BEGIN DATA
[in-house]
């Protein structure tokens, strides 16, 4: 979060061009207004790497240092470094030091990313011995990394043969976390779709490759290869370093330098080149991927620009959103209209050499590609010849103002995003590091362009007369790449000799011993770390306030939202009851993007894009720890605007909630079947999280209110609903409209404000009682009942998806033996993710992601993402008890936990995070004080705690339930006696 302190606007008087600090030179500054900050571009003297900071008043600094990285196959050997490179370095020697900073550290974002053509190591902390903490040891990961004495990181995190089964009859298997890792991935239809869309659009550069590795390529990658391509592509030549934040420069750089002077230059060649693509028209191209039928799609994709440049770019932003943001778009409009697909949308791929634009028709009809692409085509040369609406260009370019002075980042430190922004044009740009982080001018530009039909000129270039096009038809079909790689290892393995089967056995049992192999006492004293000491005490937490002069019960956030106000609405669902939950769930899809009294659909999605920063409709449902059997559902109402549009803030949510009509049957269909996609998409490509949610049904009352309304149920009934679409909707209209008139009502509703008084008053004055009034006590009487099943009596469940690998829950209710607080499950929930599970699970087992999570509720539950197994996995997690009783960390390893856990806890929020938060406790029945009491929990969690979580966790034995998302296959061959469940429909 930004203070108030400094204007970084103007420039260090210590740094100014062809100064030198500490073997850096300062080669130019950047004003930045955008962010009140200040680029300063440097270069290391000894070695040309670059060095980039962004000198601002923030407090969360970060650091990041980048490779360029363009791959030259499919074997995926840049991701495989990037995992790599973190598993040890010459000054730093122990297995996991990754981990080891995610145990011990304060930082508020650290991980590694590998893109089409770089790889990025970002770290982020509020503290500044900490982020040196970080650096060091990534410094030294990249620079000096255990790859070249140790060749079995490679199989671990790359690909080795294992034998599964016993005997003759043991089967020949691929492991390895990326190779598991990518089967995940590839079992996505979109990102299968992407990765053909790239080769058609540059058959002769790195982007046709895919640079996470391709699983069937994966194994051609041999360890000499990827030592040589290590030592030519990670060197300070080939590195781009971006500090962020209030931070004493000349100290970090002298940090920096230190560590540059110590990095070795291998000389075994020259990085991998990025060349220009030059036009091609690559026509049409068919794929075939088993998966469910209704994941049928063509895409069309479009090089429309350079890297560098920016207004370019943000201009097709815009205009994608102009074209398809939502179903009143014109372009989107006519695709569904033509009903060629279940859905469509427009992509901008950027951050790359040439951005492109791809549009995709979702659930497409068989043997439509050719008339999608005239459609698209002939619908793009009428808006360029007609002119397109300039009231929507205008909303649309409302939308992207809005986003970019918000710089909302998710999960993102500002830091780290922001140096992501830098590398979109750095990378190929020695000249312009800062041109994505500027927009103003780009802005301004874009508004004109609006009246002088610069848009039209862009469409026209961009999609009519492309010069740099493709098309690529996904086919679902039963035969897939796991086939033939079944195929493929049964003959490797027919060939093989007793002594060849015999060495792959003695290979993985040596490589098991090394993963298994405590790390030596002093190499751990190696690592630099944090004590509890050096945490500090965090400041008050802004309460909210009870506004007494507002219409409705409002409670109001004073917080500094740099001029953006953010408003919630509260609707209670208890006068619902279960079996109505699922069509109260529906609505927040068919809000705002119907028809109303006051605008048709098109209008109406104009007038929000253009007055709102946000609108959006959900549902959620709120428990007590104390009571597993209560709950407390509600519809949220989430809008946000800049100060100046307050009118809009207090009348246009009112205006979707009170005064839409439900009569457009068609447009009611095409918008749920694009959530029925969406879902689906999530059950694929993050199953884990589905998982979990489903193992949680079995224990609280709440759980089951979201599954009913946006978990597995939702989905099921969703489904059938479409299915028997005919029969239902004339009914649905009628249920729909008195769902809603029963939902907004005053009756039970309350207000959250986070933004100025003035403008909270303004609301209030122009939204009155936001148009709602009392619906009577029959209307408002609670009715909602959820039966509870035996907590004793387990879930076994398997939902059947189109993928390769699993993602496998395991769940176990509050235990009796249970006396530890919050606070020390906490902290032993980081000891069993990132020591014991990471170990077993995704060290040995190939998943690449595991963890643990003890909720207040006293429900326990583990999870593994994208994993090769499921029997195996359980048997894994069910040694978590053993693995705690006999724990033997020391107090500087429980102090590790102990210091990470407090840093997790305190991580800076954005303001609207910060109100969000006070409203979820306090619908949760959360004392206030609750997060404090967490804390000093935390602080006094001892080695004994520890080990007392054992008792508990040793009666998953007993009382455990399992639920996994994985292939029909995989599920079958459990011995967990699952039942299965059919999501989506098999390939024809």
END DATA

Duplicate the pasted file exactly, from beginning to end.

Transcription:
[in-house]
């Protein structure tokens, strides 16, 4: 979060061009207004790497240092470094030091990313011995990394043969976390779709490759290869370093330098080149991927620009959103209209050499590609010849103002995003590091362009007369790449000799011993770390306030939202009851993007894009720890605007909630079947999280209110609903409209404000009682009942998806033996993710992601993402008890936990995070004080705690339930006696 302190606007008087600090030179500054900050571009003297900071008043600094990285196959050997490179370095020697900073550290974002053509190591902390903490040891990961004495990181995190089964009859298997890792991935239809869309659009550069590795390529990658391509592509030549934040420069750089002077230059060649693509028209191209039928799609994709440049770019932003943001778009409009697909949308791929634009028709009809692409085509040369609406260009370019002075980042430190922004044009740009982080001018530009039909000129270039096009038809079909790689290892393995089967056995049992192999006492004293000491005490937490002069019960956030106000609405669902939950769930899809009294659909999605920063409709449902059997559902109402549009803030949510009509049957269909996609998409490509949610049904009352309304149920009934679409909707209209008139009502509703008084008053004055009034006590009487099943009596469940690998829950209710607080499950929930599970699970087992999570509720539950197994996995997690009783960390390893856990806890929020938060406790029945009491929990969690979580966790034995998302296959061959469940429909 930004203070108030400094204007970084103007420039260090210590740094100014062809100064030198500490073997850096300062080669130019950047004003930045955008962010009140200040680029300063440097270069290391000894070695040309670059060095980039962004000198601002923030407090969360970060650091990041980048490779360029363009791959030259499919074997995926840049991701495989990037995992790599973190598993040890010459000054730093122990297995996991990754981990080891995610145990011990304060930082508020650290991980590694590998893109089409770089790889990025970002770290982020509020503290500044900490982020040196970080650096060091990534410094030294990249620079000096255990790859070249140790060749079995490679199989671990790359690909080795294992034998599964016993005997003759043991089967020949691929492991390895990326190779598991990518089967995940590839079992996505979109990102299968992407990765053909790239080769058609540059058959002769790195982007046709895919640079996470391709699983069937994966194994051609041999360890000499990827030592040589290590030592030519990670060197300070080939590195781009971006500090962020209030931070004493000349100290970090002298940090920096230190560590540059110590990095070795291998000389075994020259990085991998990025060349220009030059036009091609690559026509049409068919794929075939088993998966469910209704994941049928063509895409069309479009090089429309350079890297560098920016207004370019943000201009097709815009205009994608102009074209398809939502179903009143014109372009989107006519695709569904033509009903060629279940859905469509427009992509901008950027951050790359040439951005492109791809549009995709979702659930497409068989043997439509050719008339999608005239459609698209002939619908793009009428808006360029007609002119397109300039009231929507205008909303649309409302939308992207809005986003970019918000710089909302998710999960993102500002830091780290922001140096992501830098590398979109750095990378190929020695000249312009800062041109994505500027927009103003780009802005301004874009508004004109609006009246002088610069848009039209862009469409026209961009999609009519492309010069740099493709098309690529996904086919679902039963035969897939796991086939033939079944195929493929049964003959490797027919060939093989007793002594060849015999060495792959003695290979993985040596490589098991090394993963298994405590790390030596002093190499751990190696690592630099944090004590509890050096945490500090965090400041008050802004309460909210009870506004007494507002219409409705409002409670109001004073917080500094740099001029953006953010408003919630509260609707209670208890006068619902279960079996109505699922069509109260529906609505927040068919809000705002119907028809109303006051605008048709098109209008109406104009007038929000253009007055709102946000609108959006959900549902959620709120428990007590104390009571597993209560709950407390509600519809949220989430809008946000800049100060100046307050009118809009207090009348246009009112205006979707009170005064839409439900009569457009068609447009009611095409918008749920694009959530029925969406879902689906999530059950694929993050199953884990589905998982979990489903193992949680079995224990609280709440759980089951979201599954009913946006978990597995939702989905099921969703489904059938479409299915028997005919029969239902004339009914649905009628249920729909008195769902809603029963939902907004005053009756039970309350207000959250986070933004100025003035403008909270303004609301209030122009939204009155936001148009709602009392619906009577029959209307408002609670009715909602959820039966509870035996907590004793387990879930076994398997939902059947189109993928390769699993993602496998395991769940176990509050235990009796249970006396530890919050606070020390906490902290032993980081000891069993990132020591014991990471170990077993995704060290040995190939998943690449595991963890643990003890909720207040006293429900326990583990999870593994994208994993090769499921029997195996359980048997894994069910040694978590053993693995705690006999724990033997020391107090500087429980102090590790102990210091990470407090840093997790305190991580800076954005303001609207910060109100969000006070409203979820306090619908949760959360004392206030609750997060404090967490804390000093935390602080006094001892080695004994520890080990007392054992008792508990040793009666998953007993009382455990399992639920996994994985292939029909995989599920079958459990011995967990699952039942299965059919999501989506098999390939024809």